One of the most misunderstood aspects of the solar PV phenomenon over the past 5 years is the idea that it has been that it has been driven entirely by surplus capacity from China, and little else. Defenders of fossil fuel generation will tell you that the cost reductions are a mirage, and will solar module prices will likely rebound as the market comes into balance.
They are in for a nasty shock. Between 2007 and 2012 it is estimated that solar manufacturing costs fell by between 70 and 80 per cent – courtesy of the feed in tariffs that began in Germany and spread elsewhere, and the manufacturing boom that followed, particularly in China.
But the cost fall was not simply a matter of capacity, it was also about efficiency – more powerful modules, less silicon, less metals, improved manufacturing processes and so on. And the fall is continuing.
Last week, SunPower, the second biggest US solar PV manufacturer, said it had succeeded in reducing manufacturing costs by 20 per cent over 2013, following a similar fall a year earlier (and the year before that). And it managed to obtain an even bigger (25 per cent fall) in the balance of systems costs, the amount it costs to make and install solar modules in utility-scale solar farms.
The latest cost fall has been significant for SunPower, because it means it can lift its margins from slightly negative to nearly 20 per cent, and deliver a solid return to shareholders. Further cost cuts means it will either improve its margins, and returns to shareholders, or be able to meet consumer price falls if another surge in capacity emerges.
These are the signs of a sustainable industry. More importantly, they underline the cost reductions that can be achieved by deployment at large scale. Some of these gains are based on local knowledge, which is why it is frustrating that Australia is not moving down the track.
SunPower president and CEO Tom Werner says the cost falls are not over yet. He told analysts last week that its next line of manufacturing plant will likely reduce the cost per watt by a further 35 per cent over its current manufacturing lines.
And there will be further lift in efficiencies – the new manufacturing plant (known as Fab 4) will enable SunPower to drive higher cell efficiencies, and it plans to produce its first 23% X-Series panel by the end of 2015.
The 24 per cent reduction in utility-scale deployment is also critical. SunPower had deployed a 1MW module that it dubbed Oasis as the basis for its large-scale plants – which include the 250MW California Valley Solar Ranch and the 579MW Solar Star project it is building for Warren Buffet’s Mid American Holdings.
However, Oasis has now been scaled up to a 1.5MW module block, which can be replicated on any site. It improves installation efficiency because it’s partially pre-fabricated, it’s pre-engineered, and the mounting structures are optimized so less steel used..
There are other cost reductions in the pipeline. SunPower recently purchased a small California-based robotics engineering company called Greenbotics. This will enable it to cut water usage for cleaning by around 90 per cent and lift its energy production at the same time. This will be key in hot (and dusty) markets such as the Middle East, South Africa and Chile.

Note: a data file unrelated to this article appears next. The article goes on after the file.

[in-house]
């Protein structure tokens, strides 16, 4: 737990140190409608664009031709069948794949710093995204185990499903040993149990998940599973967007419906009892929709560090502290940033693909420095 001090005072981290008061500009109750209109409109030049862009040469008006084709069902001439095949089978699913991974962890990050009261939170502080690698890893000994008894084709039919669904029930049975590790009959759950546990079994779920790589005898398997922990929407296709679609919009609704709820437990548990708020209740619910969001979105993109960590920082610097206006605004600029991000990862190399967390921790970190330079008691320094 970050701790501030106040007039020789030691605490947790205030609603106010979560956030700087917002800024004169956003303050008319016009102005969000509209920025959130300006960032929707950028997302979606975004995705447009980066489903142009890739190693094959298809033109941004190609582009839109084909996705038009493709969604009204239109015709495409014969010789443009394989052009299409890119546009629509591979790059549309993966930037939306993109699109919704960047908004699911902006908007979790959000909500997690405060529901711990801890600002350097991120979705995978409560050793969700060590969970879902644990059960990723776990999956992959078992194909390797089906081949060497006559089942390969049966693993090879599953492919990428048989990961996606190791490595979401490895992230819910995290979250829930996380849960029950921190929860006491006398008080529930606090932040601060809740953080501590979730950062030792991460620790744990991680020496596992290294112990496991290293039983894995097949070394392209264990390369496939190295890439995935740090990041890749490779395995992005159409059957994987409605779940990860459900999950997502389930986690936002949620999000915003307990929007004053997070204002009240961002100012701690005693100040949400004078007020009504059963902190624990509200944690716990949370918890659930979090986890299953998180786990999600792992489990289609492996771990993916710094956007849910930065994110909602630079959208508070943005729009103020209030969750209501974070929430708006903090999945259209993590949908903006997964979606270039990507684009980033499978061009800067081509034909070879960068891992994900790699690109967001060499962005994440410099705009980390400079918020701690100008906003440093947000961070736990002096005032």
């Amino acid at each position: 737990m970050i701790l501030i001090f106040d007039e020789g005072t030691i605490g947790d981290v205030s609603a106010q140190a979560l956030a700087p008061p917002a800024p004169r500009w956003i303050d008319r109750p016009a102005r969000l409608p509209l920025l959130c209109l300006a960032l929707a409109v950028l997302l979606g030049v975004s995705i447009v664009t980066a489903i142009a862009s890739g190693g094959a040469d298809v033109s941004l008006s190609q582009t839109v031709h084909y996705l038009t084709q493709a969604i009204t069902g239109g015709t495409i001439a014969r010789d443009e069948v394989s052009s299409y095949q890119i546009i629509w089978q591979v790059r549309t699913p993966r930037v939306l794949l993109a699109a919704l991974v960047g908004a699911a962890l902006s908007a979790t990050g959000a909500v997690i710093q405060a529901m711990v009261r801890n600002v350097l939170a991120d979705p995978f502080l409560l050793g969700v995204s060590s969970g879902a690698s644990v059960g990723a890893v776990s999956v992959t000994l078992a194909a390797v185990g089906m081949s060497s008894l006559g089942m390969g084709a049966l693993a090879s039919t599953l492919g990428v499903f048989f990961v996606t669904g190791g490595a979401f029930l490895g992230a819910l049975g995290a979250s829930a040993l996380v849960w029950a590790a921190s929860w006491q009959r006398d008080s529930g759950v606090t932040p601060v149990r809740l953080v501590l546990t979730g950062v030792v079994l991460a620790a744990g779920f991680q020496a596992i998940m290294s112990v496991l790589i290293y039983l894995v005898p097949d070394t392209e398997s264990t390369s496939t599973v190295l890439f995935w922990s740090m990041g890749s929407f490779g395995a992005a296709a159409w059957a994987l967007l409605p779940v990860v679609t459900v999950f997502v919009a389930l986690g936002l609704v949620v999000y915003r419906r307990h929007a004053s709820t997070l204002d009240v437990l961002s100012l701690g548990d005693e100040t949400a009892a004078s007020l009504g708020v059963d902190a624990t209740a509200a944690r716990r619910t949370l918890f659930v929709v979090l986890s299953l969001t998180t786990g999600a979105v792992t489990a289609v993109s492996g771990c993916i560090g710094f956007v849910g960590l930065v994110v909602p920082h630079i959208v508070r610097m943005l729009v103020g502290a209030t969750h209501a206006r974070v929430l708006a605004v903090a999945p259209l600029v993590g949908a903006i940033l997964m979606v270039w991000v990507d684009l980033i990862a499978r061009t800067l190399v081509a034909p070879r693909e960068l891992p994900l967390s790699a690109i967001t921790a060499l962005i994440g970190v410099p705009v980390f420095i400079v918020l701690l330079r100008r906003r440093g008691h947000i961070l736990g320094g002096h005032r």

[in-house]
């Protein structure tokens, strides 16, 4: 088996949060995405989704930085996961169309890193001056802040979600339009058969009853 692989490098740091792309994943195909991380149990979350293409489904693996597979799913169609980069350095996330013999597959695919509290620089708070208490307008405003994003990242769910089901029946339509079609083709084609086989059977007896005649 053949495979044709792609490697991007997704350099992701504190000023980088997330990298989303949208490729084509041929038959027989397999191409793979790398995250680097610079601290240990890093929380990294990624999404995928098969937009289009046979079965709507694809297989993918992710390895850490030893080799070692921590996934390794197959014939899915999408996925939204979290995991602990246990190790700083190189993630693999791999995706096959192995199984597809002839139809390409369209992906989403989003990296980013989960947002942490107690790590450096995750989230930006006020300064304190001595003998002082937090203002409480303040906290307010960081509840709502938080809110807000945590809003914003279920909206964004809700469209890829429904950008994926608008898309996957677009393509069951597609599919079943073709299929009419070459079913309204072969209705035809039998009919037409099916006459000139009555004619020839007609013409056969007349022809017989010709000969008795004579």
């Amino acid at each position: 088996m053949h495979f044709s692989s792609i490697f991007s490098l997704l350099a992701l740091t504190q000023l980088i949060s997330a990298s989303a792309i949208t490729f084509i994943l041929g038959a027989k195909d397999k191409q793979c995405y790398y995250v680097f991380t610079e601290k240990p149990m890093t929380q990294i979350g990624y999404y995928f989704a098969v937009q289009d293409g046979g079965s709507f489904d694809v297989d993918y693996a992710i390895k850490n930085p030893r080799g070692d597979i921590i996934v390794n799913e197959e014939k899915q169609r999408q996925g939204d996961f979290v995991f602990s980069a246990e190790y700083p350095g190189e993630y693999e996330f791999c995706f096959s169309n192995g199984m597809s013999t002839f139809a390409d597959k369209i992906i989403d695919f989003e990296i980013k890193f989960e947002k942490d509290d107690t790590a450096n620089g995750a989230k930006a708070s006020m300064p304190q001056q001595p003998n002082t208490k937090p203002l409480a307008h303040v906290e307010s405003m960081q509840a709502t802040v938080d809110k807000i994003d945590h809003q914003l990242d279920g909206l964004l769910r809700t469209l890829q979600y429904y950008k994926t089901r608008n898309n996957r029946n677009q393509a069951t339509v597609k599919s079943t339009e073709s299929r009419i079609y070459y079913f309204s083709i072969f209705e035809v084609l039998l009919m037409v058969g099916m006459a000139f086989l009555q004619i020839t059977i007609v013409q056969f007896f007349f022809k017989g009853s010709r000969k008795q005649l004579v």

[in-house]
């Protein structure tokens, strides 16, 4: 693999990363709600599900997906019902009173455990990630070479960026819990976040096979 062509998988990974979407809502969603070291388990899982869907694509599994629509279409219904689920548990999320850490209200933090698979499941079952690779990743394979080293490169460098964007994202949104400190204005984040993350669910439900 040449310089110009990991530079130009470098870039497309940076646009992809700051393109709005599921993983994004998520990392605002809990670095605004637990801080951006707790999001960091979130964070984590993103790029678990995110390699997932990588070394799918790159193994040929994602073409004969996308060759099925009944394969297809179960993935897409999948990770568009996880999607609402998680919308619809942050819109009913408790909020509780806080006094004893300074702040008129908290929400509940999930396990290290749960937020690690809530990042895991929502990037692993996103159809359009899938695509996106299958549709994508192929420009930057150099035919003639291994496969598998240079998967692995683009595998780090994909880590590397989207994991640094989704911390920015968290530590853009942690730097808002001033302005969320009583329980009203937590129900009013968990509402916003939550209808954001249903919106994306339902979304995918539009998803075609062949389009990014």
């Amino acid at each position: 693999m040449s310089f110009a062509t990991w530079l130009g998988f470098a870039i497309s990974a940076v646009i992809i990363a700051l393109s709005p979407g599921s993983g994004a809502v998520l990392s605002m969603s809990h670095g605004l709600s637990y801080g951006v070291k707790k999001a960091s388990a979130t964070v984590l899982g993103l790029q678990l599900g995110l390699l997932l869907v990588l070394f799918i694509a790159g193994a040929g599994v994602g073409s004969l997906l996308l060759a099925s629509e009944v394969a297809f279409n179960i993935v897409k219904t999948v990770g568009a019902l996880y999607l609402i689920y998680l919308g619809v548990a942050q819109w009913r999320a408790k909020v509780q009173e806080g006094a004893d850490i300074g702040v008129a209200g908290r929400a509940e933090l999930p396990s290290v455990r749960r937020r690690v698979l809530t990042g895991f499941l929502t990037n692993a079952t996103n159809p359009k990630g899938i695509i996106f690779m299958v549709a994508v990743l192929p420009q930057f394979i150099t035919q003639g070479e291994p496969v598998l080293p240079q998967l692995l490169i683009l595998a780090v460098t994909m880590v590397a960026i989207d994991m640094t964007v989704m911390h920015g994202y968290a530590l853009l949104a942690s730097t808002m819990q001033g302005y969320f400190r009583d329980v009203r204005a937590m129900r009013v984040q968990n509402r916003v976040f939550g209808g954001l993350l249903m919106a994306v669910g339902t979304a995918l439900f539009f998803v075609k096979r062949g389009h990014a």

“We believe that SunPower’s ability to directly attack cost across the entire value chain represents an important source of long-term competitive advantage,” Werner said.
Two other areas which will be crucial in future deployment are in storage and finance. SunPower says the integration of energy storage into its products are a major focus and it is implementing a number of pilot programs. More details will be released later this year.
Finance is also critical, and SunPower has now attracted more than $1 billion in third-party finance to offer home leasing, which forms the major part of the market in the US, and a growing component elsewhere. “We’ve also seen the cost of financing just going down,” Werner said. “For instance, the BofA ($220 million Bank of America) deal that we just consummated has a lower cost to tax equity than our first deal did. So, that competition is working, it’s driving down the overall costs.”
(It should be noted that the average solar PV installation in the US among SunPower’s customers is 8.3kW. That’s nearly three times the average installation size in Australia).
Meanwhile, SunPower’s C-7 concentrated solar PV technology is also emerging into the commercial arena, and recently gained a contract to provide a 20MW facility for a data-centre, as well as entering a joint venture for the technology in China. Werner says the concentration will improve as the company introduces its higher efficiency cells. “It has the potential to be very cost-effective and it has the virtue of utilising our (manufacturing) output very efficiently. “it’s economically competitive and … it’s faster to scale.”
SunPower, as we have previously noted, is also about to begin construction of a 70MW merchant power project in Chile, which has surging demand and insufficient capacity and, as a result, high wholesale electricity prices. It also has the best solar resources in the world, and SunPower’s will be the biggest solar installation that will compete with other technologies on the open market.
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